Our findings also reveal some interesting aspects of intelligence itself. The notion of intelligence is a central concept in modern (especially Western) society, however, people's perception of this construct might substantially differ from the academic definitions (Furnham, 2001). Intelligence is regarded as rather ambiguous attribute and laypersons may assign different meaning to it (Dunning, 2005). We found that the information people receive about their IQ level, after completing an IQ test, had a an impact on at least one dimension of state narcissism. It is possible that the lay concept of intelligence contains some narcissistic elements and the belief that one is smart is inseparably associated with narcissistic feelings of being special and better than others. This interpretation might shed some light on the controversies around the studies on intelligence group differences (e.g., Gottfredson, 1997Neisser et al., 1996). The controversial debates on this topic might be fuelled by the lay understanding of intelligence. Specifically, members of presumably more intelligent group might provoke members of less intelligent group by manifesting their narcissistic superiority.

Our structural equation model revealed another interesting finding about the association between narcissism and SAI. While the correlation between the narcissism latent variable and pre-feedback SAI was similar across conditions, the magnitude of association between narcissism and post-feedback SAI depended on the feedback type. Specifically, it was substantially higher in the negative feedback condition than in the positive feedback group. Thus, individual differences in narcissism were more important for people's self-estimation in unfavorable situation. This suggests a regulatory role for grandiose narcissism, when faced with ego-threatening information. Perhaps when people received the feedback that their IQ was above average, they thought positively about their cognitive ability, regardless of the narcissism level. However, with respect to the “lower than average IQ” feedback condition, grandiose narcissists might have used self-protective tactics to maintain a positive image of their intelligence. According to many models of narcissism, grandiose narcissists use various intrapersonal strategies for regulating the self to make themselves feel positive (Campbell & Foster, 2007Morf & Rhodewalt, 2001). For instance, they might have blamed situational factors, rather than themselves, for their poor performance (e.g., Rhodewalt & Morf, 1995), by devaluating the idea of psychological testing or thinking that their extraordinary giftedness was not captured by the test they completed. More research is needed to understand the processes underlying narcissists self-regulation in this context.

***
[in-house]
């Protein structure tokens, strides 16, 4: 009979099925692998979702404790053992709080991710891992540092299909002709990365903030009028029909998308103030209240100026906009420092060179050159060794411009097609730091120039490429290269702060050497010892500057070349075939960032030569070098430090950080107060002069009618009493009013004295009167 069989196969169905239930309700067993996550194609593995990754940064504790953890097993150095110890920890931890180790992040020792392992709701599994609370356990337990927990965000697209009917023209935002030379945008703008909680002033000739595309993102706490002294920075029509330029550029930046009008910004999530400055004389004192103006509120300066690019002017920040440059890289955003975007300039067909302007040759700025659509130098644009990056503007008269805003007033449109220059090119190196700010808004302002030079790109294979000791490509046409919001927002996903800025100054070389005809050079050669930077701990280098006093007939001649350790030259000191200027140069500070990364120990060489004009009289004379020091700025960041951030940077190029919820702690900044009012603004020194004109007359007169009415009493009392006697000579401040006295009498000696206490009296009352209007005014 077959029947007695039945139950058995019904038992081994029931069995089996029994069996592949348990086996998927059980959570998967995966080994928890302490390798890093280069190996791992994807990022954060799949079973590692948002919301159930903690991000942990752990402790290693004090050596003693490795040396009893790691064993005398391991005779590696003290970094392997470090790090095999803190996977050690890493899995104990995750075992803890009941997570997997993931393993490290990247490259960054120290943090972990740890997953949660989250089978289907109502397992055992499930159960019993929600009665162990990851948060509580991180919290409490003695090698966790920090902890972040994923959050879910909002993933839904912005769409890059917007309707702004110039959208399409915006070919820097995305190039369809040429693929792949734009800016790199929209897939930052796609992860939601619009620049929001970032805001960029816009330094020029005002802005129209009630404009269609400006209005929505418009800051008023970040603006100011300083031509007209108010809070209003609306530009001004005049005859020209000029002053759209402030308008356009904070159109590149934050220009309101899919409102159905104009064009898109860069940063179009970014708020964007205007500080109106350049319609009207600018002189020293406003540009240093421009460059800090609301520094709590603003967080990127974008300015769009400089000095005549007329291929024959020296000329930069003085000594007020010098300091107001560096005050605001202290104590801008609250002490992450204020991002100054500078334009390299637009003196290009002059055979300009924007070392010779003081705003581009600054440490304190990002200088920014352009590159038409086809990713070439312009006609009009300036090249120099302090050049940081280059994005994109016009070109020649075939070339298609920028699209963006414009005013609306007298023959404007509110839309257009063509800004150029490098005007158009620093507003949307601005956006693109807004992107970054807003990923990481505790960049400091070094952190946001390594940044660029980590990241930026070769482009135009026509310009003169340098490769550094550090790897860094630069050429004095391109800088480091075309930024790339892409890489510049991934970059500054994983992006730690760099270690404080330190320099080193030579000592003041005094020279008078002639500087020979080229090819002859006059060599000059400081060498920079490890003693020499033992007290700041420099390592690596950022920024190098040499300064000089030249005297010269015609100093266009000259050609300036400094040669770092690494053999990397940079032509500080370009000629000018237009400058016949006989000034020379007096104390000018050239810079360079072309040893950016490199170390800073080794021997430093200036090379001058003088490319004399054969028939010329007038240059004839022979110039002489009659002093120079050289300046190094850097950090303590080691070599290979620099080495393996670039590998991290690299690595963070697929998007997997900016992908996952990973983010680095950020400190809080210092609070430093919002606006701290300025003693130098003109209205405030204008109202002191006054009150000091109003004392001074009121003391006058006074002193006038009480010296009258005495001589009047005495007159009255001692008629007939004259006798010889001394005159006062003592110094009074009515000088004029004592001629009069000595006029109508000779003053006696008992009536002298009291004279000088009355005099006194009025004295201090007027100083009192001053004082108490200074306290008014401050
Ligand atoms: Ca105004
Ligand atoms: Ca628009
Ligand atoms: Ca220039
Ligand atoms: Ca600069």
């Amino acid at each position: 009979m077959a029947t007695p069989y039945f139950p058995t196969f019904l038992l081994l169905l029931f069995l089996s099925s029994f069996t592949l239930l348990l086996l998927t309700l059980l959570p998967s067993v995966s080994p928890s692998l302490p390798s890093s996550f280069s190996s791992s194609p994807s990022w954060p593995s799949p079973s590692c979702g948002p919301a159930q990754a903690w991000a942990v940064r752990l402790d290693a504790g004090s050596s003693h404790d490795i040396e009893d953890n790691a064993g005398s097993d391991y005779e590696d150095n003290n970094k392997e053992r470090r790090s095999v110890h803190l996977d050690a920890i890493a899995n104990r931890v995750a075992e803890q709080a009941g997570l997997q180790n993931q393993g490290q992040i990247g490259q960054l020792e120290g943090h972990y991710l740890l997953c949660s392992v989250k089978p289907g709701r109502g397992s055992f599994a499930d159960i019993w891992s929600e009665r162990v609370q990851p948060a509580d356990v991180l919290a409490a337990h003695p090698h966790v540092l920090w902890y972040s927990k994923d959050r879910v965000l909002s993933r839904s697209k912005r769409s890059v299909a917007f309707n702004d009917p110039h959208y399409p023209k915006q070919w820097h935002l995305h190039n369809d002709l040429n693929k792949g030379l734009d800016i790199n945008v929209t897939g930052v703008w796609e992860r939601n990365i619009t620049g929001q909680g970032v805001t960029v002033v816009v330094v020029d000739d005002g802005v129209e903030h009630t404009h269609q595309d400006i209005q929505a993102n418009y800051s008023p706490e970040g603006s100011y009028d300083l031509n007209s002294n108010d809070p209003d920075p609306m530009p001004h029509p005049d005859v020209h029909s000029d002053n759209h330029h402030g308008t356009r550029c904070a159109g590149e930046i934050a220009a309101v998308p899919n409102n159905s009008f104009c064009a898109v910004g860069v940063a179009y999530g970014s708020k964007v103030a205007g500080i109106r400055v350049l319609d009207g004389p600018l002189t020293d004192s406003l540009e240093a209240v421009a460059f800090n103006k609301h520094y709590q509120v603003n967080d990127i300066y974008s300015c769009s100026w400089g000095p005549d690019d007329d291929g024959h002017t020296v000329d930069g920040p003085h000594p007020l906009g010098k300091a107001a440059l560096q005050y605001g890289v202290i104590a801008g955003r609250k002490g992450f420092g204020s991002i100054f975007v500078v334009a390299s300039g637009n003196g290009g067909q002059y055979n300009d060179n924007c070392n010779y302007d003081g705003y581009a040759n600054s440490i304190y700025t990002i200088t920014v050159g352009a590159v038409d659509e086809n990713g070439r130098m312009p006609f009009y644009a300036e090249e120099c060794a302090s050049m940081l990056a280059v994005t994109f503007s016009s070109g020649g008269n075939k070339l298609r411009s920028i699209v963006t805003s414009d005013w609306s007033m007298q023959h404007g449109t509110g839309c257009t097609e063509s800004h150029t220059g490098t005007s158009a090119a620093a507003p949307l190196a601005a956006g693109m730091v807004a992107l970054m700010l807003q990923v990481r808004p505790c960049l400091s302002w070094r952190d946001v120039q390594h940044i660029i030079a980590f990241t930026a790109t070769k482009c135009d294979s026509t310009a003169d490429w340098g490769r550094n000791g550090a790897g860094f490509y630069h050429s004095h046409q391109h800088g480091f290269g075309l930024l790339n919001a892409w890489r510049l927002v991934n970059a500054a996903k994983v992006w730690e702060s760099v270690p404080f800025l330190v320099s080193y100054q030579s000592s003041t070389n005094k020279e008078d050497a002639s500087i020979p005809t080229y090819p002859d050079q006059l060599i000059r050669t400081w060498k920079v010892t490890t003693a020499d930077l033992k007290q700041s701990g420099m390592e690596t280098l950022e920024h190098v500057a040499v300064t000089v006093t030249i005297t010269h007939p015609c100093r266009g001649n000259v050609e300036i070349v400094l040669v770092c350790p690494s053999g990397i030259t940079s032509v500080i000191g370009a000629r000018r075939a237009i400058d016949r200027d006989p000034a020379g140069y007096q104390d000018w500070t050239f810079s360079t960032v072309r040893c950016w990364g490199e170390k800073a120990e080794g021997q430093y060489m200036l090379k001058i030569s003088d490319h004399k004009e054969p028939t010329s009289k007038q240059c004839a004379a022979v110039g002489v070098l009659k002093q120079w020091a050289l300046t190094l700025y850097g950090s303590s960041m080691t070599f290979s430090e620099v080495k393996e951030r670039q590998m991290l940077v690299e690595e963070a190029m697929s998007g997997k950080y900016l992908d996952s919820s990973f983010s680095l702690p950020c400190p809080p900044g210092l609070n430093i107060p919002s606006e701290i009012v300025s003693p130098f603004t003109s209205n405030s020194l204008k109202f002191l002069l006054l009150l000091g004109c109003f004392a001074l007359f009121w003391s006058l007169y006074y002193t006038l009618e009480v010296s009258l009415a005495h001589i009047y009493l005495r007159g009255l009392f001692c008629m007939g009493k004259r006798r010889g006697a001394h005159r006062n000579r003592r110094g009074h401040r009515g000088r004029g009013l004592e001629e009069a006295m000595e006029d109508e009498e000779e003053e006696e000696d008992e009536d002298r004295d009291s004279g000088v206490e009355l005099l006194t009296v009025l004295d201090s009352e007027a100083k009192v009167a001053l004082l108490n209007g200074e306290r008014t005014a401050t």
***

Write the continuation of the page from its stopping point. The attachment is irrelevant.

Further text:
Finally, we showed that narcissistic admiration might be successfully measured not only as a trait, but also as a temporary state. The state of narcissism has been already examined in previous studies (Giacomin & Jordan, 2018). However, the extant research has focused on the general grandiose narcissism (e.g., using modified instruction of the Narcissistic Personality Inventory; Giacomin & Jordan, 2016) or used adjectives as items to measure temporary state of grandiose and vulnerable narcissism (Edershile et al., 2019). Our research expands these findings by showing that grandiose narcissism's facets might be assessed as a temporary state using the full items of the original Narcissistic Admiration and Rivalry Questionnaire. We found that the type of feedback in the content domain of intelligence had a statistically significant impact on one of the admiration's subdimensions: striving for uniqueness. With large sample sizes, and more measures, it remains to be established whether other facets of narcissistic admiration, as well as narcissistic rivalry, might be sensitive to situational factors. Additionally, future studies could examine the influence of the information type on state narcissism. For instance, an intriguing question is whether the IQ-related effect generalizes to other agentic attributes (e.g., leadership, entrepreneurship, sexual potential etc.), or whether positive/negative feedback on communal attributes (e.g., kindness, morality, empathy) has distinct effect on state of grandiose narcissism. Another problem that requires attention relates to the similarities between narcissism and self-esteem. Although both constructs overlap, they also differ substantially with several respects (Brummelman, Gurel, Thomaes, & Sedikides, 2018). Thus, it would be worth investigating how feedback about IQ, and other attributes, affects states of narcissism and self-esteem.

7. Limitations and conclusions

The current study was not free of limitations. First, we used a between-subjects design. Specifically, we compared state narcissism in two groups after the IQ feedback, but we did not control participants' baseline (pre-feedback) state narcissism. We chose the less statistically powerful between-subjects design, because we believe that asking the same, very specific, questions twice, within a short period of time, might have a confounding impact on the (second) measurement. We attempted to deal with the problem of potential differences in the pre-manipulation level of narcissism by measuring trait narcissism. The analysis revealed no significant differences between compared groups. Second, the magnitude of the experimental feedback effect on state narcissism was relatively small (Cohen, 1988). Thus, replication, with a larger sample size, would be useful. Despite the fact that the effect on state narcissism was small, it should be considered potentially important, given that the significant effect was achieved with just one piece of feedback. Further research with multiple occasions of indiscriminate, positive feedback may show a more substantial impact on narcissism. Third, the study was conducted online. It is an open question whether the IQ feedback from an experimenter during face-to-face meeting might have greater impact on the state narcissism and its facets. Nonetheless, the current study's procedure allowed to avoid the effect of experimenter and his or her specific characteristics. Fourth, while we compared people's response to positive and negative feedback about their IQ, we did not include control group with neutral feedback. Future studies could examine this possibility by comparing feedback of different valence (positive, negative) with the situation where participants are told they have average IQ, or receive no feedback at all.

In conclusion, we found that IQ feedback influences people's self-views. Specifically, positive information results in higher estimation of one's intelligence and a higher state of narcissistic uniqueness, while negative information is linked with decreased self-assessed intelligence and lower level of state narcissism. Thus, the external feedback can influence people's beliefs about their intelligence, on the other hand, however, the lay concepts of intelligence might contain some narcissistic elements, such as the feeling of uniqueness.